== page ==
“Ireland will be resilient to what may come,” — CEO Q&A with Leo Clancy of Enterprise Ireland

CEO Q&A, Interviews | Wed 21 Dec | Author – Business & Finance
Pictured: Leo Clancy, CEO, Enterprise Ireland

Leo Clancy is the CEO of Enterprise Ireland. Enterprise Ireland is a government agency that assists businesses in their development in world markets.


What are your main priorities and goals in your role?

The key reason for Enterprise Ireland to exist is to ensure that we have a thriving Irish-owned exporting enterprise sector. In that respect my key goal is sustaining and growing jobs across all regions in Ireland.

My key priority in my role is ensuring that all we do contributes to that job growth – I believe Irish enterprise can make a huge additional contribution to our economy in the coming decade.

What are your biggest challenges as CEO?

The biggest challenge for me is ensuring that we are structured in a way that allows us to do our best work on behalf of our clients. 

The more basic challenge is time and focus – this is a very public role with a huge number of stakeholders.

How do you keep your team/staff motivated?

I try to ensure that we are a listening organisation and that we are addressing some of the key areas of both concern and opportunity for our people at all times. 

I also believe that a client-focused organisation that is proud of its contribution to those clients will be intrinsically motivated by that mission more than any amount of internal measures. 

What are the challenges facing the Irish business community going forward?

Key challenges include inflation and skills availability and the related competitiveness challenge that presents. 

Unfortunately, those challenges may be replaced by more macroeconomic factors in the coming year should parts of the global economy go into recession. 

However, I do expect Ireland will be resilient to what may come as our economy is starting from a very good place.

Are there any major changes you would like to see in the Irish business community?

I would like to see more collaboration on real innovation between businesses, that is on value adding research and development and product offerings where the whole can be greater than the sum of the parts.

Are there any major skill gaps affecting the Irish business community as a whole?

Tech skills are the obvious ones that are in shortest supply but that is true the world over. Ireland punches at least at its weight but I think we could do better through a more flexible approach to hiring and developing these skills as well as on encouraging more young people to take on STEM careers.

It’s been my recent experience that companies don’t place enough focus on their strategic finances at an early enough stage and that could also be beneficial – I believe that is more about focus than availability, however.

How did your strategy develop in the context of the banking crisis and economic crisis?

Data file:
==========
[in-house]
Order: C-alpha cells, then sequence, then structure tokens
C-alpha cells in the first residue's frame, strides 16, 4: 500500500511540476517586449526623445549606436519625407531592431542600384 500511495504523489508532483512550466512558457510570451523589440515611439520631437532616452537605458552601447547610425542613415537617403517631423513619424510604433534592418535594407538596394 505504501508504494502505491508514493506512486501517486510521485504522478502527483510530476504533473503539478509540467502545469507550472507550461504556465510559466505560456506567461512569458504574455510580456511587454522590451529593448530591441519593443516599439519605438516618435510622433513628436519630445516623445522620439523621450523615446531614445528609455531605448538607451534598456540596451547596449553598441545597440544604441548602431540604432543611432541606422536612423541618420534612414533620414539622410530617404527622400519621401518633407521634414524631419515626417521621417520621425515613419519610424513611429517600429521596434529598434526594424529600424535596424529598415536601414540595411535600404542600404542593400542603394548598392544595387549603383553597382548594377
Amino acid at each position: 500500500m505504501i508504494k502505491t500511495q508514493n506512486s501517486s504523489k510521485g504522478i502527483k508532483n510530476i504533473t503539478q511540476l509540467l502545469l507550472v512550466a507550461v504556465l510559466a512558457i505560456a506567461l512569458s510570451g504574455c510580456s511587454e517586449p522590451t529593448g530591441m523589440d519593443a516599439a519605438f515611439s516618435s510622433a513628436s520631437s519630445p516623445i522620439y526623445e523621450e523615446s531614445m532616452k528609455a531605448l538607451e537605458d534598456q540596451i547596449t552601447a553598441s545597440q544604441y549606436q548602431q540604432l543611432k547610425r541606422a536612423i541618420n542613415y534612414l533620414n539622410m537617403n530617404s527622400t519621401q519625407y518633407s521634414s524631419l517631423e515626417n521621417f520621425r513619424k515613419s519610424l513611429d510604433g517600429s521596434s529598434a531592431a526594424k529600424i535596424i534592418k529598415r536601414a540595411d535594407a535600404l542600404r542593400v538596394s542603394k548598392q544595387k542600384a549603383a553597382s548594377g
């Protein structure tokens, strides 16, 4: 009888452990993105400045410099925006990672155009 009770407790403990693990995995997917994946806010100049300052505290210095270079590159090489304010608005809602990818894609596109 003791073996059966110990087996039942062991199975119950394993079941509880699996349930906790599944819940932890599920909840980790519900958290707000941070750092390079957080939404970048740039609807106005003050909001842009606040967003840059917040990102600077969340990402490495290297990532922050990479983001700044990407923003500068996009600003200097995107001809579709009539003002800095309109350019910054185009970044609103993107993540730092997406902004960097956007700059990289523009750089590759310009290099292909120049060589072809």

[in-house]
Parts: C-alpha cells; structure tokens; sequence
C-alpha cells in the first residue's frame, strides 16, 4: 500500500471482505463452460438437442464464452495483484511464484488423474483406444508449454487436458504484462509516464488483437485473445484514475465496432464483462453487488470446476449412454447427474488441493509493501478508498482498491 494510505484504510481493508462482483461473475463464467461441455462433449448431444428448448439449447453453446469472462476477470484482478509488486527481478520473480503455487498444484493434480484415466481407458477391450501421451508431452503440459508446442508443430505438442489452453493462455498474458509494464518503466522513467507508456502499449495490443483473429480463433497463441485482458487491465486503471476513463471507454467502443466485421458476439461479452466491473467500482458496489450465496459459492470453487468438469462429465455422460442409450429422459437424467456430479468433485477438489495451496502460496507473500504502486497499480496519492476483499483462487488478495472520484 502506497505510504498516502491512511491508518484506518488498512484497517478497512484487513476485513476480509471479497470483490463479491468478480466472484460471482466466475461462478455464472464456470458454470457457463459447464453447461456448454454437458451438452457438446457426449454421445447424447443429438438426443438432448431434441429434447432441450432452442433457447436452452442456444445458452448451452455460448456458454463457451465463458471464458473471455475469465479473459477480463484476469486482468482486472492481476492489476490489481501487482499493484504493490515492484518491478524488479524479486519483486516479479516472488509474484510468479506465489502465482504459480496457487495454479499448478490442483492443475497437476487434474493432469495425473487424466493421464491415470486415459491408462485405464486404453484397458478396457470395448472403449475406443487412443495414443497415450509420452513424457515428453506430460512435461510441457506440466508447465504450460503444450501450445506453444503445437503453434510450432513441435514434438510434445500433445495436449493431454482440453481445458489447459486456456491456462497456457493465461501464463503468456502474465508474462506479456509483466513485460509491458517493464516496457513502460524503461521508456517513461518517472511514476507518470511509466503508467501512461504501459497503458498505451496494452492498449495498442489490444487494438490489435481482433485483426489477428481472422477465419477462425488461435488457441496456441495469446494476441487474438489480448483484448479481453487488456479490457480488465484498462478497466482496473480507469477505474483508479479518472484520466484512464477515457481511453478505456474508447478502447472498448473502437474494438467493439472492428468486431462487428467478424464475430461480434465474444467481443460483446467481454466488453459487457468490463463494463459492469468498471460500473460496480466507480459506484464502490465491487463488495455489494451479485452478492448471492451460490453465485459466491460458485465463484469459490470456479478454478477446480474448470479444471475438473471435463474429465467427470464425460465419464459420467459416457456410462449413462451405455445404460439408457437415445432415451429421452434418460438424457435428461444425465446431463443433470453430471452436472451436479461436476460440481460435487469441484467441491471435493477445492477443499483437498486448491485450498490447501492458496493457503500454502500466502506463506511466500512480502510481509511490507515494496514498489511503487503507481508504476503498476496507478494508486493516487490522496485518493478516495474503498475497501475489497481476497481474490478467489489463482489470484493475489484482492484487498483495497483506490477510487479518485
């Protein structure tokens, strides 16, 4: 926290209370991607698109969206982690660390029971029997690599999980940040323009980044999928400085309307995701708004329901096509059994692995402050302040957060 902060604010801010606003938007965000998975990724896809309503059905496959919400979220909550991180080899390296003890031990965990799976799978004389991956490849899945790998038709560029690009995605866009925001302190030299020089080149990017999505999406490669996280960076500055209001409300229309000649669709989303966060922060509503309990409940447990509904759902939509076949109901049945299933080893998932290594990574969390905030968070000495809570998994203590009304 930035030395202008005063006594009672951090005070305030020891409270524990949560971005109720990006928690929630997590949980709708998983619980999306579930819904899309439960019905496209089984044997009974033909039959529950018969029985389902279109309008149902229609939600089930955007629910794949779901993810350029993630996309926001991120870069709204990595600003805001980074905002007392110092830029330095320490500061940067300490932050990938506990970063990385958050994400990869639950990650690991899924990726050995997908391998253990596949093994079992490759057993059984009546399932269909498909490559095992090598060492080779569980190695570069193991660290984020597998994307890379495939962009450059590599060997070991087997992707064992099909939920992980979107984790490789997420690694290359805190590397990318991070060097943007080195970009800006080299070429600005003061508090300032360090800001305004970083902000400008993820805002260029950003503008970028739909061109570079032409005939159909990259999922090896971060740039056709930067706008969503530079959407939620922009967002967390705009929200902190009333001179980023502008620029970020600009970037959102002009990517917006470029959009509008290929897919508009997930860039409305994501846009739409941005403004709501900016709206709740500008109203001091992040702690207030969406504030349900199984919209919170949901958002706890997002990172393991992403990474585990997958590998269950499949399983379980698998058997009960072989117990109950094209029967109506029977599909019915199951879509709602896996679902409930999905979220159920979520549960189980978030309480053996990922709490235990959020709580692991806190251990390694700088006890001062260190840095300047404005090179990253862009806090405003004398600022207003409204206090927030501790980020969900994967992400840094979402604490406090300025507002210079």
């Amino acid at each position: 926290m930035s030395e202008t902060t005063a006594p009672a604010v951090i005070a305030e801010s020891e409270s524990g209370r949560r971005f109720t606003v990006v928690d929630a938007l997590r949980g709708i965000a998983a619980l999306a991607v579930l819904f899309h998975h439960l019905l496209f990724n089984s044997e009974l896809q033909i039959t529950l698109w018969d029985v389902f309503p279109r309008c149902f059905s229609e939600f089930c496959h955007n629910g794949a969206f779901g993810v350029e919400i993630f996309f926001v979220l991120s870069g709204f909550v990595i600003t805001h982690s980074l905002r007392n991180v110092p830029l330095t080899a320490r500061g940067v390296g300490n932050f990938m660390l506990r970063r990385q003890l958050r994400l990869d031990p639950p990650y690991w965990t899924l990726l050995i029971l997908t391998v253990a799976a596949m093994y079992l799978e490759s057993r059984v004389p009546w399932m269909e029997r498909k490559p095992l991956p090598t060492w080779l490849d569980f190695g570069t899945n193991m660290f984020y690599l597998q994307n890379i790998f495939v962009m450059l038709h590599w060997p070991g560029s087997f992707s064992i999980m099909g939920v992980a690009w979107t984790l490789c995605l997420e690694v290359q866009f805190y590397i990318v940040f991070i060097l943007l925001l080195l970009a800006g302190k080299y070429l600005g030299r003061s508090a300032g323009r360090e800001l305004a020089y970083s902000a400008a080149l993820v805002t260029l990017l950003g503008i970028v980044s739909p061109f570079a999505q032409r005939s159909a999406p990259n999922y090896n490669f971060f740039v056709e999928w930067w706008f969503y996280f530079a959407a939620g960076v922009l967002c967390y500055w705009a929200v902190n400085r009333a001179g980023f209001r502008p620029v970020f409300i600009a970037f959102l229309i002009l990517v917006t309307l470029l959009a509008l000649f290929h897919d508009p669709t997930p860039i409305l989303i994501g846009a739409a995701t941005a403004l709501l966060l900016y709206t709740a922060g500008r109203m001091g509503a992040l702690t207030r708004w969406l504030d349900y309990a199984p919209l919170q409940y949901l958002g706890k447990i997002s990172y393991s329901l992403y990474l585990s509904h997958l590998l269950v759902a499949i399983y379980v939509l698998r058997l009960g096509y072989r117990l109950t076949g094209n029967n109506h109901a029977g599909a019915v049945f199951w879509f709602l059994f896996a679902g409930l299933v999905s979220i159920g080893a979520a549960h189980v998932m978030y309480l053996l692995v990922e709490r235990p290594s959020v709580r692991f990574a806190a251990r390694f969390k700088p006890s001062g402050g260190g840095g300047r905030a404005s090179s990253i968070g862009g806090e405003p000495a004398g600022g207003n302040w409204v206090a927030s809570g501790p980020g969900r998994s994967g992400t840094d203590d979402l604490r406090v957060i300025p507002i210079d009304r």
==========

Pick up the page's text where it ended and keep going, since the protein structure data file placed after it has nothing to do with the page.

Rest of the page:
Our strategy was to help Ireland’s recovery through that very difficult period through ensuring that we had jobs and economic opportunity for our people to access at a time when we had unprecedented unemployment. 

Of course, this went hand in handwith ensuring that companies were supported to keep operating and making those jobs available.

How has Brexit affected Irish business?

We have been much more resilient than people might have feared at the outset. This is in no small part due to the very resolute and structured approach from the Irish State, including my colleagues at Enterprise Ireland, to ensuring that business was supported to be ready for the transition.

How has the COVID-19 crisis impacted Irish business?

At a macro level, 2020 was a year without growth in exports or jobs for the Irish exporting sector while companies consolidated their positions and managed cash while adapting their businesses. Some businesses, like those supplying food service, suffered badly and others, like those involved in certain medical products, did well. 

At a post-pandemic level, we have seen that Irish business has bounced back stronger than ever.

How do you define success and what drives you to succeed?

Success is achieving your goals and stretching what you’d previously thought possible, while also growing yourself and developing into a better, more capable person.

Learning is the biggest personal driver for me.

What’s the best advice you’ve been given, or would give, in business?

“Make a decision.”

What have been your highlights in Enterprise Ireland over the past year?

My highlights have included seeing the highest ever net job growth and export growth levels in 2021 – I was delighted for our clients and for the entire team at Enterprise Ireland after all the hard work to ensure business continued through the dark days of Brexit and the pandemic.

Another highlight is being made so welcome in the new role and seeing the great openness of our team at Enterprise Ireland and the wider business community.

What’s next for the organisation?

I believe we can significantly grow the number of Irish companies scaling significantly over the coming years, making the Irish-owned enterprise sector a much bigger element of our economy.

Where do you want Enterprise Ireland to be this time next year?

I want us to be ever more focused on serving our direct clients and our ultimate client, the people of Ireland, through continually improving our organisation and offer.


Read more interviews with leading CEOs below:

Danny McCoy of Ibec

Barbara McGrath of Brightwater

Mark O’Sullivan of Provest